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Tränenregen (1823)

Part of a series or song cycle:

Die schöne Müllerin (D795 (Op. 25))


Wir sassen so traulich beisammen
Im kühlen Erlendach,
Wir schauten so traulich zusammen 
Hinab in den rieselnden Bach.
Der Mond war auch gekommen,
Die Sternlein hinterdrein,
Und schauten so traulich zusammen 
In den silbernen Spiegel hinein.
Ich sah nach keinem Monde, 
Nach keinem Sternenschein, 
Ich schaute nach ihrem Bilde, 
Nach ihren Augen allein.
Und sahe sie nicken und blicken 
Herauf aus dem seligen Bach,
Die Blümlein am Ufer, die blauen, 
Sie nickten und blickten ihr nach.
Und in den Bach versunken 
Der ganze Himmel schien, 
Und wollte mich mit hinunter 
In seine Tiefe ziehn.
Und über den Wolken und Sternen 
Da rieselte munter der Bach,
Und rief mit Singen und Klingen: 
„Geselle, Geselle, mir nach!“
Da gingen die Augen mir über,
Da ward es im Spiegel so kraus; 
Sie sprach: „Es kommt ein Regen, 
Ade, ich geh’ nach Haus.“

Shower of tears

We sat together in such harmony 
beneath the cool canopy of alders, 
and in harmony gazed down
into the rippling brook.
The moon had appeared too, 
and then the stars.
They gazed down in harmony 
into the silvery mirror.
I did not look at the moon;
I did not look at the stars.
I gazed only at her reflection, 
and her eyes.
I saw them nod and gaze up 
from the happy brook;
the little blue flowers on the bank 
nodded and glanced at her.
The whole sky seemed 
immersed in the brook
and sought to drag me down 
into its depths.
Above the clouds and stars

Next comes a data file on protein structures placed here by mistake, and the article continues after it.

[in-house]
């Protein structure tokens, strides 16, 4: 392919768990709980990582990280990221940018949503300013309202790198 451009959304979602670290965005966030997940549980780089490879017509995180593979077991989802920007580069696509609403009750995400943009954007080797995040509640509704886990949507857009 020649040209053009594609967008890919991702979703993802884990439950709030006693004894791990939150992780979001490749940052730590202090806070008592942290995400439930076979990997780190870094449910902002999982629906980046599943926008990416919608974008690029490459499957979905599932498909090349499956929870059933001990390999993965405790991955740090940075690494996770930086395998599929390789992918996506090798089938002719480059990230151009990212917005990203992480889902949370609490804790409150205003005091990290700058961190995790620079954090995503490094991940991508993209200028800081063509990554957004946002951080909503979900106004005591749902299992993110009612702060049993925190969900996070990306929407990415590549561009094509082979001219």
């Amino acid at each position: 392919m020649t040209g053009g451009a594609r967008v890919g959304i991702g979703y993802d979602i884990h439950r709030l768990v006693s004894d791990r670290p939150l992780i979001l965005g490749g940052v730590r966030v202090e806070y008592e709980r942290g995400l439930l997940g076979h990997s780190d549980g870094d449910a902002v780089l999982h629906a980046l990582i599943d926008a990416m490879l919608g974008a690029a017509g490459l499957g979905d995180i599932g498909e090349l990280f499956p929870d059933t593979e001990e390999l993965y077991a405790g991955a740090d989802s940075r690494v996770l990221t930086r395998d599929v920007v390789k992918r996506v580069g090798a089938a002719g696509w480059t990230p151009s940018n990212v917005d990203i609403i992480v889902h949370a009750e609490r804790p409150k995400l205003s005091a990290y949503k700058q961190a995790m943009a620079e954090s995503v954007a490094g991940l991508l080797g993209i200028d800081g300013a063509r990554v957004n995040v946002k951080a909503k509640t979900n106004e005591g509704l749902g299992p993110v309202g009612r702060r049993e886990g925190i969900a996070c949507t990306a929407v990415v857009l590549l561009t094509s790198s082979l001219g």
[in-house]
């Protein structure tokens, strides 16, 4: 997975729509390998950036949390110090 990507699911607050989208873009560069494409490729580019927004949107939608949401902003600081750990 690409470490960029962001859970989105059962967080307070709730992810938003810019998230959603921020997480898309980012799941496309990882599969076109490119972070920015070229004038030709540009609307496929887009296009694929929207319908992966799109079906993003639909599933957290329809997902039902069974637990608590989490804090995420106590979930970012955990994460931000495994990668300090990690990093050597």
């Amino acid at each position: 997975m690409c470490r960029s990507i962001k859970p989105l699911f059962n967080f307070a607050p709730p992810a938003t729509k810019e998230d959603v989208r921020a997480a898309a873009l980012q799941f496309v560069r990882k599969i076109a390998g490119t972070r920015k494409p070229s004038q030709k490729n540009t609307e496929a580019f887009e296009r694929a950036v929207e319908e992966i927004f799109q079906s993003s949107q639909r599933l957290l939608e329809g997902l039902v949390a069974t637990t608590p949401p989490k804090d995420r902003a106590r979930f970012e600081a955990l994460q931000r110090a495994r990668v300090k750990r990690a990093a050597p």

the brook rippled merrily,
and called me with its singing and ringing: 
‘Friend, follow me!’
Then my eyes filled with tears 
and the mirror became blurred. 
She said: ‘It’s about to rain. 
Goodbye. I’m going home.’
Translations by Richard Wigmore first published by Gollancz and reprinted in the Hyperion Schubert Song Edition

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Franz Peter Schubert was an late Classical and early Romantic composer. He produced a vast oeuvre during his short life, composing more the 600 vocal works (largely Lieder), and well as several symphonies, operas, and a large body of piano music. He was uncommonly gifted from a young age, but appreciation of his music was limited during his lifetime. His work became more popular in the decades after his death, and was praised by 19th century composers, including Mendelssohn, Schumann, Brahms, and Liszt.

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Johann Ludwig Wilhelm Müller was a German lyric poet.
Wilhelm Müller was born on October 7, 1794 at Dessau, the son of a tailor. He was educated at the gymnasium of his native town and at the University of Berlin, where he devoted himself to philological and historical studies. In 1813-1814 he took part, as a volunteer in the Prussian army, in the national rising against Napoleon. He participated in the battles of Lützen, Bautzen, Hanau and Kulm. In 1814 he returned to his studies at Berlin. From 1817 to 1819, he visited southern Germany and Italy, and in 1820 published his impressions of the latter in Rom, Römer und Römerinnen. In 1819, he was appointed teacher of classics in the Gelehrtenschule at Dessau, and in 1820 librarian to the ducal library. He remained there the rest of his life, dying of a heart attack aged only 32.

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